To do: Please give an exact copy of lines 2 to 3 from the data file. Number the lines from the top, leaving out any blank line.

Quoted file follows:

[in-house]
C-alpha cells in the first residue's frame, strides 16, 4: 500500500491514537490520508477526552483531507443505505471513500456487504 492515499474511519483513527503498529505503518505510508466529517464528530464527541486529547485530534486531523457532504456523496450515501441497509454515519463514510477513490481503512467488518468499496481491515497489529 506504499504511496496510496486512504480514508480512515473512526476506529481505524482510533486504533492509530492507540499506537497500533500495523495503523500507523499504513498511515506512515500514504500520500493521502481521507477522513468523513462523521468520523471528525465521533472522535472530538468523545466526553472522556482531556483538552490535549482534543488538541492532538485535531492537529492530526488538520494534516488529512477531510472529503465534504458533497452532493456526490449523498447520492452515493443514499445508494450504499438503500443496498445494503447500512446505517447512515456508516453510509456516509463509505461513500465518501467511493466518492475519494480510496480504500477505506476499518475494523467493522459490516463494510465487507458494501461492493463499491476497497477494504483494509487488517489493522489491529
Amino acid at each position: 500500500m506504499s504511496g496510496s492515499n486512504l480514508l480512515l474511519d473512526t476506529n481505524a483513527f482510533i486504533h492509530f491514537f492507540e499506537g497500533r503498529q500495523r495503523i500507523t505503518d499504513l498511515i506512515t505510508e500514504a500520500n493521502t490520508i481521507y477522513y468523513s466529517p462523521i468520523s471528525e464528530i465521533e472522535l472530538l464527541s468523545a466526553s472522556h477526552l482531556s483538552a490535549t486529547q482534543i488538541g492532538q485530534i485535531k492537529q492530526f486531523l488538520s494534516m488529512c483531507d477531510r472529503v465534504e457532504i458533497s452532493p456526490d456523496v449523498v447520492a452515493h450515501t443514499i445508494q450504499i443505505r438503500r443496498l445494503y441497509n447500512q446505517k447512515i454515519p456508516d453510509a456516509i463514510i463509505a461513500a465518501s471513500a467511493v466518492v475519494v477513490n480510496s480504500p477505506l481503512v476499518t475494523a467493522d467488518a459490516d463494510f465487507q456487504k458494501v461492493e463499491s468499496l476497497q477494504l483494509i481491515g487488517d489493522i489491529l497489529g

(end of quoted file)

C-alpha cells in the first residue's frame, strides 16, 4: 500500500491514537490520508477526552483531507443505505471513500456487504 492515499474511519483513527503498529505503518505510508466529517464528530464527541486529547485530534486531523457532504456523496450515501441497509454515519463514510477513490481503512467488518468499496481491515497489529 506504499504511496496510496486512504480514508480512515473512526476506529481505524482510533486504533492509530492507540499506537497500533500495523495503523500507523499504513498511515506512515500514504500520500493521502481521507477522513468523513462523521468520523471528525465521533472522535472530538468523545466526553472522556482531556483538552490535549482534543488538541492532538485535531492537529492530526488538520494534516488529512477531510472529503465534504458533497452532493456526490449523498447520492452515493443514499445508494450504499438503500443496498445494503447500512446505517447512515456508516453510509456516509463509505461513500465518501467511493466518492475519494480510496480504500477505506476499518475494523467493522459490516463494510465487507458494501461492493463499491476497497477494504483494509487488517489493522489491529
Amino acid at each position: 500500500m506504499s504511496g496510496s492515499n486512504l480514508l480512515l474511519d473512526t476506529n481505524a483513527f482510533i486504533h492509530f491514537f492507540e499506537g497500533r503498529q500495523r495503523i500507523t505503518d499504513l498511515i506512515t505510508e500514504a500520500n493521502t490520508i481521507y477522513y468523513s466529517p462523521i468520523s471528525e464528530i465521533e472522535l472530538l464527541s468523545a466526553s472522556h477526552l482531556s483538552a490535549t486529547q482534543i488538541g492532538q485530534i485535531k492537529q492530526f486531523l488538520s494534516m488529512c483531507d477531510r472529503v465534504e457532504i458533497s452532493p456526490d456523496v449523498v447520492a452515493h450515501t443514499i445508494q450504499i443505505r438503500r443496498l445494503y441497509n447500512q446505517k447512515i454515519p456508516d453510509a456516509i463514510i463509505a461513500a465518501s471513500a467511493v466518492v475519494v477513490n480510496s480504500p477505506l481503512v476499518t475494523a467493522d467488518a459490516d463494510f465487507q456487504k458494501v461492493e463499491s468499496l476497497q477494504l483494509i481491515g487488517d489493522i489491529l497489529g